GE 2020: What Happens If You Don’t Vote On Polling Day?

Singapore is set to hold its general election (GE) on July 10.
GE comes around every five years, and it’s important for all eligible Singaporean voters to do their part.
As PM Lee Hsien Loong said, “the new government will impact and influence your lives and livelihoods. These decisions will shape Singapore for many years to come, far beyond the five-year time of the next Government.”
That said, he urged Singapore citizens to “think carefully and vote wisely.”
Voting is deemed compulsory in Singapore, according to the Elections Department Singapore (ELD).
It is as much a fundamental right of citizenship, as it is a civic responsibility to be exercised by citizens to choose and elect their leaders in a democracy.
“All Singapore citizens whose names are in the Registers of Electors have to cast their votes on Polling Day.”
So what happens if you don’t vote on Polling Day?
To put it simply, your voting rights will be forfeited.
After the elections are over, the Returning Officer will compile a list of non-voters (those who should have voted but didn’t).
The Registration Officer will then remove these names from the certified Register of Electors of the electoral divisions that they belong to.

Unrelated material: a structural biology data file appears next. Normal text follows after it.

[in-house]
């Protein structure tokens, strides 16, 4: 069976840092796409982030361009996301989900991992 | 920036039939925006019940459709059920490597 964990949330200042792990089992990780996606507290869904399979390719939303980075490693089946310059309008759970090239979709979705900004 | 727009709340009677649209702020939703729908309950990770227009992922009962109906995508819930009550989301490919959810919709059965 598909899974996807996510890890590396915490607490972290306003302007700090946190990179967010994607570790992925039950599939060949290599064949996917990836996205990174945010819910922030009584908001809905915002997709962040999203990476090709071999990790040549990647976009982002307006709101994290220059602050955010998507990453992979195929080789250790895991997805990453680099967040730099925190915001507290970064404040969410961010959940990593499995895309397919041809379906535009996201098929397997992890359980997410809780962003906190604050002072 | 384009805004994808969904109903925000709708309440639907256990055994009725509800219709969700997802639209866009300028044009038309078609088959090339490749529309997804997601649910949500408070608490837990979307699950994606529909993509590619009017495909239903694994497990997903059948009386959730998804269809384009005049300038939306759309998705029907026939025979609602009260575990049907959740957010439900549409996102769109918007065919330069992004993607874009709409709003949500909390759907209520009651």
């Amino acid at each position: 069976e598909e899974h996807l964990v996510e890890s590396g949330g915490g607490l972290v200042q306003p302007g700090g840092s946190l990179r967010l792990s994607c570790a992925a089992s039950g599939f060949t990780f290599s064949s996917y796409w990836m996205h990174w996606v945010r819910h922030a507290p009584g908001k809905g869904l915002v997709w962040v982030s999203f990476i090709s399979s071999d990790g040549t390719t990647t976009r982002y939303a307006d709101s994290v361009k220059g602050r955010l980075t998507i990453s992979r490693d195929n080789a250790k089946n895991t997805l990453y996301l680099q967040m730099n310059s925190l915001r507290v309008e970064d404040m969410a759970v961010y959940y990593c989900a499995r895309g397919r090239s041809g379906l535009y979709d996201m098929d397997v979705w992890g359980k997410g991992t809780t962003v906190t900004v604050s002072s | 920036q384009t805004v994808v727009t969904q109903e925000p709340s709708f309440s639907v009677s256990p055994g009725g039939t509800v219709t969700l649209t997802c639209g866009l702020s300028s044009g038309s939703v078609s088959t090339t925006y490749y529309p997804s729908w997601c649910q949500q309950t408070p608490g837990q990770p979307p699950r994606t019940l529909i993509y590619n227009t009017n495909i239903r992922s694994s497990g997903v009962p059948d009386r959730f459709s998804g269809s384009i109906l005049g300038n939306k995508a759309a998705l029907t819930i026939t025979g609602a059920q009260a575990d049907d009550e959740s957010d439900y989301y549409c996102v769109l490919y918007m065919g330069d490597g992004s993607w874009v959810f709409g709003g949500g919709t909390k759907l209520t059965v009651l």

Non-voters cannot vote at any subsequent Presidential or Parliamentary election, and are disqualified from being an election candidate in the future.
A non-voter can restore his name to the register by submitting an application to the Registration Officer along with an explanation as to why he/she did not vote in the election.
A fee of $50 will be imposed if a non-voter does not have a valid and sufficient reason for not voting.
Some valid reasons are:
The application may be made online via the Services provided on this website using SingPass or through over-the-counter assistance munity centre/club or the Elections Department.
Do take note that no restoration can be made once a Writ of Election is already issued.
In the future, if you foresee that you cannot vote in the upcoming election (as per the reasons above) but wish to vote in future elections, you can pre-apply for your name to be restored. The application process is the same as mentioned earlier.
Applications for restoration of names received during the election period will only be processed after the non-voter list is compiled after the election.
In the event that you are later able to vote in the election, you may still proceed to cast your vote at the allotted polling station and your earlier application to restore your name will be automatically voided.
Remember, every vote counts and have the power to tip the balance in favour of any one political party.
If you feel like you haven’t caught up with the GE 2020 whirlwind, check out our microsite here for the latest election news, find out which constituency you belong to, and who’s running where on the election battleground.
Featured Image Credit: Youth.sg
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